Differentiated Accountability and the Regional Support System FASFEPA/ECTAC Technical Assistance Forum September 10, 2008
Introduction • Florida selected by the US Department of Education July 1, 2008 for participation in the Differentiated Accountability Pilot Program • Six states are participating in the Pilot • Participation allows more flexibility in targeting interventions in the neediest schools to address systemic issues • Not a one-size-fits all approach
Major Changes • Streamlines School Grades and Adequate Yearly Progress accountability systems • Combines accountability, monitoring, and focused/intimate support • Increases intervention, monitoring, and support as school grades and AYP declines • Delivers support through a five region model • Provides Supplemental Educational Services first, then Choice
Major Changes • Operationalizes services through interventions and regional support organized around nine areas: • School Improvement Planning • Leadership • Educator Quality • Professional Development • Curriculum Aligned and Paced • Continuous Improvement Model • Choice with Transportation • Supplemental Educational Services • Monitoring Plans and Processes
Intervene Selection Criteria I. • D or F Title I school in 2008 OR • Repeating F (two F grades in a four year period), regardless of Title I or SINI status in 2008 AND • Has answered “Yes” to three out of four • Has the percentage of non-proficient students in reading increased since 2003? • Has the percentage of non-proficient students in math increased since 2003? • Are 65 percent or more of the school’s students non-proficient in reading? • Are 65 percent or more of the school’s students non-proficient in math? OR II. Also included are chronic F schools (Title I and non-Title I) that are current Repeating F schools and have earned four F grades in last six school years (2003-2008)
Intervene Exit Criteria • An Intervene school must make significant progress in order to exit. • Significant Progress = • Earn a grade of C or higher; AND • Improve in the overall percentage of AYP criteria met by at least 5% in reading and 5% in math.
Comprehensive Intervention and Support Plan -Intervene • Educator Quality • All teachers assigned to subgroup(s) not making AYP are highly qualified and are certified in-field. • No teachers are “in need of improvement.” • One or more staff members in each grouping are assigned as lead teachers . • All paraprofessionals are highly qualified. • School is fully staffed with student support service personnel with documented successful experience • School does not have a higher percentage of out-of-field nor first year teachers than the district average or Model Title I Schools average, whichever is lower. • School is fully staffed the first day of school. • Reading, Math/Science coaches are assigned to the school. • Pay for performance is provided based on performance appraisals (Repeating F).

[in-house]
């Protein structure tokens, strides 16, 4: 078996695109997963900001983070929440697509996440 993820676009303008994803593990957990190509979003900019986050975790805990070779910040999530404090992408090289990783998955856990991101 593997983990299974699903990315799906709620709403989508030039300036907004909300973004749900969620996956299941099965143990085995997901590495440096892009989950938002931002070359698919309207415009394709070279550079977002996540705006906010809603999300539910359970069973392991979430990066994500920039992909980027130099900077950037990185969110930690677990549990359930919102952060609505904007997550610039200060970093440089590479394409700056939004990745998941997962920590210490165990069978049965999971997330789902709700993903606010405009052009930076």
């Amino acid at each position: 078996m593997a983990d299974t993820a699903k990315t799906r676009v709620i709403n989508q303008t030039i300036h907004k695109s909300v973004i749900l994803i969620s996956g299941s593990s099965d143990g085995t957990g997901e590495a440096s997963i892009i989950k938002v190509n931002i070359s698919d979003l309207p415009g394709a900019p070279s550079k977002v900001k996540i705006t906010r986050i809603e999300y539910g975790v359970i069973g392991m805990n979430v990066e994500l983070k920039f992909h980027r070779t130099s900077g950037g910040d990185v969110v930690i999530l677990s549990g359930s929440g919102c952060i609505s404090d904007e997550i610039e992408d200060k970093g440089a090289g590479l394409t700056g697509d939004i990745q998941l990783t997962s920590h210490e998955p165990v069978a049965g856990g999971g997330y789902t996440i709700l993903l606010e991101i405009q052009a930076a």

School Improvement Q. Do our schools have to implement differentiated accountability and another School Improvement/ Corrective Action/Restructuring Plan for Title I School Improvement? A. No, the required interventions should be incorporated into existing school and district plans.
School Improvement Q. Is there flexibility in implementing restructuring plans for schools that were planning in 2007-08? A. Unless a district was offering only professional development under the old state Tier system or data indicate that other changes to plans should be made, revisions may not be necessary.
School Improvement Q. What are the requirements for an “outside expert” for a school in Corrective Action? A. An outside expert may be a contracted evaluator from a professional organization, a college/university professor, a district administrator from a neighboring school district, or a retired district administrator who has a previous record of improving school achievement and can be objective in evaluating current improvement efforts.
Leadership • What criteria are districts to use to assign principals with a clear record of increasing student achievement in targeted areas in a similar school type and setting? • The assignment of principals should be based on: • A previous record of increasing student proficiency; • Increasing proficiency specifically in the area(s) that the receiving school did not make AYP; and • Increasing achievement in a school with the same grade span as the receiving school (i.e. elementary to elementary).
Leadership Q. Can the professional partner for the school principal be someone from the district or must it be contracted services? A. This individual could be a retired principal with a successful track record, or a district administrator who is a former principal with a successful track record.